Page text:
Category: writer’s block

I had a blast writing the first draft…a…

I had a blast writing the first draft…and just let myself take risks and go down rabbit holes, but in the revision, I had to really reign it in and flesh it out….Write the shitty first draft. A finished story is better than a perfect story that just lives in your mind.

Something that keeps me going when I get stuck…

Something that keeps me going when I get stuck in my writing is getting the hell out of the house. I take walks, very late at night, around the lake that sits nearby. It’s quiet—just me and all the nocturnal animals, many mosquitoes, and my sweaty beer—and I’ll stroll and listen to the cicadas shriek. It’s good to look around at all that expansive beauty and wonder about the largeness of the planet: I’m such a small thing, just one of many creatures.

I try to write every day. If that isn’t possib…

I try to write every day. If that isn’t possible—since we’re human and we need breathers—I read, watch television, and spend time with my loved ones. I find that the majority of my inspiration comes from just living my life, so I take my non-writing time as seriously as I do my writing.

Knowing that writing is a process more than it…

Knowing that writing is a process more than it is talent eases most of my anxieties when the words just aren’t there. Baldwin once said, ‘Talent is insignificant. I know a lot of talented ruins. Beyond talent lie all the usual words: discipline, love, luck, but most of all, endurance.’ Because of this, I keep going back to the blank pages.

As someone who has spent more of my life cooki…

As someone who has spent more of my life cooking food than writing poems, I have an intimate relationship to material; how things feel in my hand and in my mouth. Faced with an empty page, sometimes I need to leave words, get up, go outside, and get my hands dirty. But if words help, here are some the poet Dean Young wrote….‘You can’t sustain inspiration, you can only court it, and here’s the thing: it happens WHILE you work. It’s not something to wait around for. You have to sweep the temple steps a lot in hopes that the god appears.‘

When I find myself in the writing weeds, I hav…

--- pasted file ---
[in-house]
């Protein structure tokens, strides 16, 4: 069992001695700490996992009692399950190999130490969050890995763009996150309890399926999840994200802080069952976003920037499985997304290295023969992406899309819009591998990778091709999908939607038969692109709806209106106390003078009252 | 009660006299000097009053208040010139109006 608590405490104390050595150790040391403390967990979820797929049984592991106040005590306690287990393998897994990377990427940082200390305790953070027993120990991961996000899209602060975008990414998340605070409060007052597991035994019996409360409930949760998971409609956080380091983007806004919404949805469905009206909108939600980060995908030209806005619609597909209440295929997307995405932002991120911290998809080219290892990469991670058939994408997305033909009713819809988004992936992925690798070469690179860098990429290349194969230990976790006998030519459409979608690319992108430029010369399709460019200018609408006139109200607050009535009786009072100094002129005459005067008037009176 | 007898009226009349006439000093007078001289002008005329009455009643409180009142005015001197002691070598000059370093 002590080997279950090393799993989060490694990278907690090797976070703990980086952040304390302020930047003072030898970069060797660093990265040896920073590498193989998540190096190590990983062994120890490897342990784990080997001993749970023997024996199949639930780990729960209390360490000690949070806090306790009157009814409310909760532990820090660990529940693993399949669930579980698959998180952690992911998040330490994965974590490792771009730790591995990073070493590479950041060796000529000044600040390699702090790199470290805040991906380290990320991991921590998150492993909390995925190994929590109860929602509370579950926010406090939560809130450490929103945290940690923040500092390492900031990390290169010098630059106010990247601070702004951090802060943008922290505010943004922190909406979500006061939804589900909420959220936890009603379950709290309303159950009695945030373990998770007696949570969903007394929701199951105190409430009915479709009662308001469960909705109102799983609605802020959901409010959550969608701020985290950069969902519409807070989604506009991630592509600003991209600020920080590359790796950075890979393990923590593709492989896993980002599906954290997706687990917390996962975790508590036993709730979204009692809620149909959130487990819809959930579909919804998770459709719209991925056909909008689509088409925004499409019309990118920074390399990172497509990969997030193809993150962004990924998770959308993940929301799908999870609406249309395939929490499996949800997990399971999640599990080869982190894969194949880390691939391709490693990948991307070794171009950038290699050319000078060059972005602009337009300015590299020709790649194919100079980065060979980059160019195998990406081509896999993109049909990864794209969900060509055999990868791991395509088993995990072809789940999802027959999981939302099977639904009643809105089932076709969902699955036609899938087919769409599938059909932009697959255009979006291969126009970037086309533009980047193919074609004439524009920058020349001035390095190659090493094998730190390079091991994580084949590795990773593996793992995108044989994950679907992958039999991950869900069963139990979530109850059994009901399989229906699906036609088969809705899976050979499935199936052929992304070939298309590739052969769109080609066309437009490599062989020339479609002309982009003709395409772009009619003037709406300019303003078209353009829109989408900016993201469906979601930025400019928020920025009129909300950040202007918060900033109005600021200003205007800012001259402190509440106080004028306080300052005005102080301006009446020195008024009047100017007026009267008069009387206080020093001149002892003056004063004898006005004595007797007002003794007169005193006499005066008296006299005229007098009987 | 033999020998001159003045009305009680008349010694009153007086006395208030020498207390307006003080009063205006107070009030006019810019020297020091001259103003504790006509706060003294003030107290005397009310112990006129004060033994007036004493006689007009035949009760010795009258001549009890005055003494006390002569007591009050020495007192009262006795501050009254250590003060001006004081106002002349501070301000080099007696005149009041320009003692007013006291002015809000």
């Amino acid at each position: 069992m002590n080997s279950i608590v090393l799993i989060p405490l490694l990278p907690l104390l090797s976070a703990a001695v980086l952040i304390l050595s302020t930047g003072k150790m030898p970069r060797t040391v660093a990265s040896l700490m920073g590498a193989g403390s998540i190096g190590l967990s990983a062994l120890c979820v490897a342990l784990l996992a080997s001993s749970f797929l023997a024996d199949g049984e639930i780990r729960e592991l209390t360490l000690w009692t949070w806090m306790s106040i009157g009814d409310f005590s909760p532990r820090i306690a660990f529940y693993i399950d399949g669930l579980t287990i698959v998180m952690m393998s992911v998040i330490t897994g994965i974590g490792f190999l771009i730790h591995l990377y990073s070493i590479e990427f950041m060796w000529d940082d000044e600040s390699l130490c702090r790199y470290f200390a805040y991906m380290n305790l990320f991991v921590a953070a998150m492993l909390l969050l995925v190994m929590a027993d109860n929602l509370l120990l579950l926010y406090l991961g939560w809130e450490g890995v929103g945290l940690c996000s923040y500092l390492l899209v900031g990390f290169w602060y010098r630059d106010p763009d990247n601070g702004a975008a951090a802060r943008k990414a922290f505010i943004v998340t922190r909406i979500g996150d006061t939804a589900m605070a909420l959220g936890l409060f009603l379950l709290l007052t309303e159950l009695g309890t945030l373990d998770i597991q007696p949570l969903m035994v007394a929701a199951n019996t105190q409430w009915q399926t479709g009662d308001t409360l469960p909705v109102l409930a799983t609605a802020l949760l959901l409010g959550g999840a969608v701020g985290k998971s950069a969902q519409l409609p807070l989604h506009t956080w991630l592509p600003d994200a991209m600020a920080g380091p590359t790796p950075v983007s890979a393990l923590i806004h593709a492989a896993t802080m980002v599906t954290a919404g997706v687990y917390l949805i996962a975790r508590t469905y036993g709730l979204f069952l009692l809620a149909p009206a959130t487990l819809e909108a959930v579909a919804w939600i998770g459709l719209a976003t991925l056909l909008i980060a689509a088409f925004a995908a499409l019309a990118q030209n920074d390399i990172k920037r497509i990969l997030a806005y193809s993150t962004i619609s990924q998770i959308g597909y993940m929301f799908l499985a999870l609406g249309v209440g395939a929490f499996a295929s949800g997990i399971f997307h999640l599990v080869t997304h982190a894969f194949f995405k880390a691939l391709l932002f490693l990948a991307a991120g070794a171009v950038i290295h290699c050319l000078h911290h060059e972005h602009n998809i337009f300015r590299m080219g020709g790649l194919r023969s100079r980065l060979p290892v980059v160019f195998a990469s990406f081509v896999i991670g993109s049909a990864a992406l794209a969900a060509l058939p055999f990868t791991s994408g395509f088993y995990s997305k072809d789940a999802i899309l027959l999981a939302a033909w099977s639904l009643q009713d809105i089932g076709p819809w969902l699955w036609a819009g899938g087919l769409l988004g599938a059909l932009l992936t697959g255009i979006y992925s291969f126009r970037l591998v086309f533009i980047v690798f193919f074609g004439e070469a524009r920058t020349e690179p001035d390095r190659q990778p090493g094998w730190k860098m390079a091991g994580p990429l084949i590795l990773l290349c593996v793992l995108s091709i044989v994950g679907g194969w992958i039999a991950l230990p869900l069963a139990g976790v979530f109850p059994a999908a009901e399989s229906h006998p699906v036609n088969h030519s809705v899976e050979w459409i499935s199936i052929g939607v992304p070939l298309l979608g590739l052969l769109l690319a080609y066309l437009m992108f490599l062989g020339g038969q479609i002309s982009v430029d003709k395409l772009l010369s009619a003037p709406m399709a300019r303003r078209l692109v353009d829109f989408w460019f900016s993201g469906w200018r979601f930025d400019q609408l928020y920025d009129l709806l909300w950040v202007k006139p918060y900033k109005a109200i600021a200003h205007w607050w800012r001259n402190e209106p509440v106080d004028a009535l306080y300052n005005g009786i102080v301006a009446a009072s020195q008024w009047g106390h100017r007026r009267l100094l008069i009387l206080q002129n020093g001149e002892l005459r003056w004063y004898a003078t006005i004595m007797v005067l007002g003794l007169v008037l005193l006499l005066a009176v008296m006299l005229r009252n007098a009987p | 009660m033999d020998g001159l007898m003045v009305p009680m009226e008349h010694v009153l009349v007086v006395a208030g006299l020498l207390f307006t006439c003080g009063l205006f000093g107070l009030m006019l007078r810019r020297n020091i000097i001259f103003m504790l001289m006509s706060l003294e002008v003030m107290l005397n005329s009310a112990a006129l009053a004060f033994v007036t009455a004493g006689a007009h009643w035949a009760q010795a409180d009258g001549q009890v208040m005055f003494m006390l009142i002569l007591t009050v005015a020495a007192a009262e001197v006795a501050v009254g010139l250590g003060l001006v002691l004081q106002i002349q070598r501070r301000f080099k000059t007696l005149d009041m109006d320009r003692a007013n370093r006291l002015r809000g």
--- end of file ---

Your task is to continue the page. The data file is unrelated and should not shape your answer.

When I find myself in the writing weeds, I have finally learned to pay attention to the warning signs: Stop. Go back. Do not push farther in. I resist the urge to soldier on, to muddle through, to fix a line here or there, to delete whole paragraphs that make no sense at that moment, to get to the end of the page….I give in. I nap. Conk out. Let sleep’s hammer fall. Writers write, we’re told endlessly. Yes, but writers must also stop….You only grow when you are lying down. Lie down—the body knits its own plots.

I’m writing a novel, and have been for over a …

I’m writing a novel, and have been for over a decade. I’ve had periods of great productivity, days when one thousand-word quotas turn into four thousand words….But working on a singular project for years isn’t easy. Some days the writing rushes like the Rio Grande, and sometimes, weeks, months, or even years pass, and my pages don’t budge. Instead, they buck against my will. When those days arrive, I refuel my well, the headwaters supplying my creative stream. I visit historic archives and museums, galleries and art shows, movies and talks….

Another thing I like to do is find one theme i…

Another thing I like to do is find one theme in my previous writing that still has juice, that feels like it hasn’t been fully explored yet, and follow it into the rabbit hole. In a way, my second collection came about because of this method. I took one phrase from a poem in my first book, ‘cowboy theme park,’ and started collecting everything I could that seemed related to that idea. It was like finding a loose thread, tugging, and instead of everything unraveling, discovering that it was tied to a very interesting monster.

“I don’t actually believe in writer’s block. I…

“I don’t actually believe in writer’s block. I believe in fallow periods. I believe fallow periods are necessary to restore the fertility of a field. I believe that if you’re not writing and you’re worried about not writing, you’re likely to one day write again. That if you’re not writing and not worried about not writing, you may have found new things to do with your time, and that’s okay too.”

Camille T. Dungy, in “Say Yes to Yourself: A Poet’s Guide to Living and Writing” in the May/June issue of Poets & Writers Magazine (2019)

“I don’t actually believe in writer’s block. I…

“I don’t actually believe in writer’s block. I believe in fallow periods. I believe fallow periods are necessary to restore the fertility of a field. I believe that if you’re not writing and you’re worried about not writing, you’re likely to one day write again. That if you’re not writing and not worried about not writing, you may have found new things to do with your time, and that’s okay too.”

Camille T. Dungy, in “Say Yes to Yourself: A Poet’s Guide to Living and Writing” in the May/June issue of Poets & Writers Magazine (2019)